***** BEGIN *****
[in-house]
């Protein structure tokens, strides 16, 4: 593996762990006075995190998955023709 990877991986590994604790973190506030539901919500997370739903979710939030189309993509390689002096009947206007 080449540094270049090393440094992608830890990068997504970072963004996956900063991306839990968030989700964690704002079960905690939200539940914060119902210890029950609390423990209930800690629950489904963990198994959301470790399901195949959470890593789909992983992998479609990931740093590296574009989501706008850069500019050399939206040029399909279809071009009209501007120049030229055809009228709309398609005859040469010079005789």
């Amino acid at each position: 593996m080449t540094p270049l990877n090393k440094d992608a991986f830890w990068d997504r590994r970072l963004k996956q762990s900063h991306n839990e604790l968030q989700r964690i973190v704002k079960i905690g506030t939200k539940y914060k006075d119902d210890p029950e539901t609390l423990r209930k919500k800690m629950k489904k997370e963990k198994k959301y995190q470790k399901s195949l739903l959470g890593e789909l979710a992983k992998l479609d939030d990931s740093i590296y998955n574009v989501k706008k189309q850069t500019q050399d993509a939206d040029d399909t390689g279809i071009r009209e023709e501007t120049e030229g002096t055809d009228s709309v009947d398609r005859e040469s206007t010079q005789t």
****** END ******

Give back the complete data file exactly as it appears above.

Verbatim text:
[in-house]
């Protein structure tokens, strides 16, 4: 593996762990006075995190998955023709 990877991986590994604790973190506030539901919500997370739903979710939030189309993509390689002096009947206007 080449540094270049090393440094992608830890990068997504970072963004996956900063991306839990968030989700964690704002079960905690939200539940914060119902210890029950609390423990209930800690629950489904963990198994959301470790399901195949959470890593789909992983992998479609990931740093590296574009989501706008850069500019050399939206040029399909279809071009009209501007120049030229055809009228709309398609005859040469010079005789």
């Amino acid at each position: 593996m080449t540094p270049l990877n090393k440094d992608a991986f830890w990068d997504r590994r970072l963004k996956q762990s900063h991306n839990e604790l968030q989700r964690i973190v704002k079960i905690g506030t939200k539940y914060k006075d119902d210890p029950e539901t609390l423990r209930k919500k800690m629950k489904k997370e963990k198994k959301y995190q470790k399901s195949l739903l959470g890593e789909l979710a992983k992998l479609d939030d990931s740093i590296y998955n574009v989501k706008k189309q850069t500019q050399d993509a939206d040029d399909t390689g279809i071009r009209e023709e501007t120049e030229g002096t055809d009228s709309v009947d398609r005859e040469s206007t010079q005789t």